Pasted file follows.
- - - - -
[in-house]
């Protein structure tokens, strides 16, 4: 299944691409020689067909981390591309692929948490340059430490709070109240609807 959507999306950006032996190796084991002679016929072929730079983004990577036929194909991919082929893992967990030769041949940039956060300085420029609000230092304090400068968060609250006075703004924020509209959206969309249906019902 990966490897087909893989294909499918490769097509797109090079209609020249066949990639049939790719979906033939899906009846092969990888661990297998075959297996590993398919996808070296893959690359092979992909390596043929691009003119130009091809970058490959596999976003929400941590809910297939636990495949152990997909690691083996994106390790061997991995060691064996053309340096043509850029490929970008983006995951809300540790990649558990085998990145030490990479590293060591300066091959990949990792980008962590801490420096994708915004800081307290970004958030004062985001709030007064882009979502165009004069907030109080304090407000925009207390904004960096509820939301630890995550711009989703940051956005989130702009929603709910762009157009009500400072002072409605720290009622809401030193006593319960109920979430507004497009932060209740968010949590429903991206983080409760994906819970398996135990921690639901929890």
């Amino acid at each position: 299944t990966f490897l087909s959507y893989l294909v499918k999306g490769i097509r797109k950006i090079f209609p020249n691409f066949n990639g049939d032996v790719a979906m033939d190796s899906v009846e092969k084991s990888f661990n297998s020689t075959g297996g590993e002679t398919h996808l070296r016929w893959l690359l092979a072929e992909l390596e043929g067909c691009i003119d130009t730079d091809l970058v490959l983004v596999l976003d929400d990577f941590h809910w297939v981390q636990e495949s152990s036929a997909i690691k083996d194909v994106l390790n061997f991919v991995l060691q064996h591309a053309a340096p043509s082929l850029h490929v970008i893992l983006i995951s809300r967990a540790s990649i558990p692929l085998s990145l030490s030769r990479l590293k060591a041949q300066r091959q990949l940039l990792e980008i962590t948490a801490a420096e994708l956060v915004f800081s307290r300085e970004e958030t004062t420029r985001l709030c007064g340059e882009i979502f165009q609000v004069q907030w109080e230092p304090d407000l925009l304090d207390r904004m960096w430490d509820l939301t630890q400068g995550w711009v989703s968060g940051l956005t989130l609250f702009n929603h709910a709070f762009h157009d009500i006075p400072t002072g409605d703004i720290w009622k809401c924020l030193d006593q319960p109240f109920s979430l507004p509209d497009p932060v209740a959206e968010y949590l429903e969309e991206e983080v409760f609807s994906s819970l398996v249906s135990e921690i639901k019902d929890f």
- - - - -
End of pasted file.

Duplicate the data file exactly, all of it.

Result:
[in-house]
């Protein structure tokens, strides 16, 4: 299944691409020689067909981390591309692929948490340059430490709070109240609807 959507999306950006032996190796084991002679016929072929730079983004990577036929194909991919082929893992967990030769041949940039956060300085420029609000230092304090400068968060609250006075703004924020509209959206969309249906019902 990966490897087909893989294909499918490769097509797109090079209609020249066949990639049939790719979906033939899906009846092969990888661990297998075959297996590993398919996808070296893959690359092979992909390596043929691009003119130009091809970058490959596999976003929400941590809910297939636990495949152990997909690691083996994106390790061997991995060691064996053309340096043509850029490929970008983006995951809300540790990649558990085998990145030490990479590293060591300066091959990949990792980008962590801490420096994708915004800081307290970004958030004062985001709030007064882009979502165009004069907030109080304090407000925009207390904004960096509820939301630890995550711009989703940051956005989130702009929603709910762009157009009500400072002072409605720290009622809401030193006593319960109920979430507004497009932060209740968010949590429903991206983080409760994906819970398996135990921690639901929890």
């Amino acid at each position: 299944t990966f490897l087909s959507y893989l294909v499918k999306g490769i097509r797109k950006i090079f209609p020249n691409f066949n990639g049939d032996v790719a979906m033939d190796s899906v009846e092969k084991s990888f661990n297998s020689t075959g297996g590993e002679t398919h996808l070296r016929w893959l690359l092979a072929e992909l390596e043929g067909c691009i003119d130009t730079d091809l970058v490959l983004v596999l976003d929400d990577f941590h809910w297939v981390q636990e495949s152990s036929a997909i690691k083996d194909v994106l390790n061997f991919v991995l060691q064996h591309a053309a340096p043509s082929l850029h490929v970008i893992l983006i995951s809300r967990a540790s990649i558990p692929l085998s990145l030490s030769r990479l590293k060591a041949q300066r091959q990949l940039l990792e980008i962590t948490a801490a420096e994708l956060v915004f800081s307290r300085e970004e958030t004062t420029r985001l709030c007064g340059e882009i979502f165009q609000v004069q907030w109080e230092p304090d407000l925009l304090d207390r904004m960096w430490d509820l939301t630890q400068g995550w711009v989703s968060g940051l956005t989130l609250f702009n929603h709910a709070f762009h157009d009500i006075p400072t002072g409605d703004i720290w009622k809401c924020l030193d006593q319960p109240f109920s979430l507004p509209d497009p932060v209740a959206e968010y949590l429903e969309e991206e983080v409760f609807s994906s819970l398996v249906s135990e921690i639901k019902d929890f």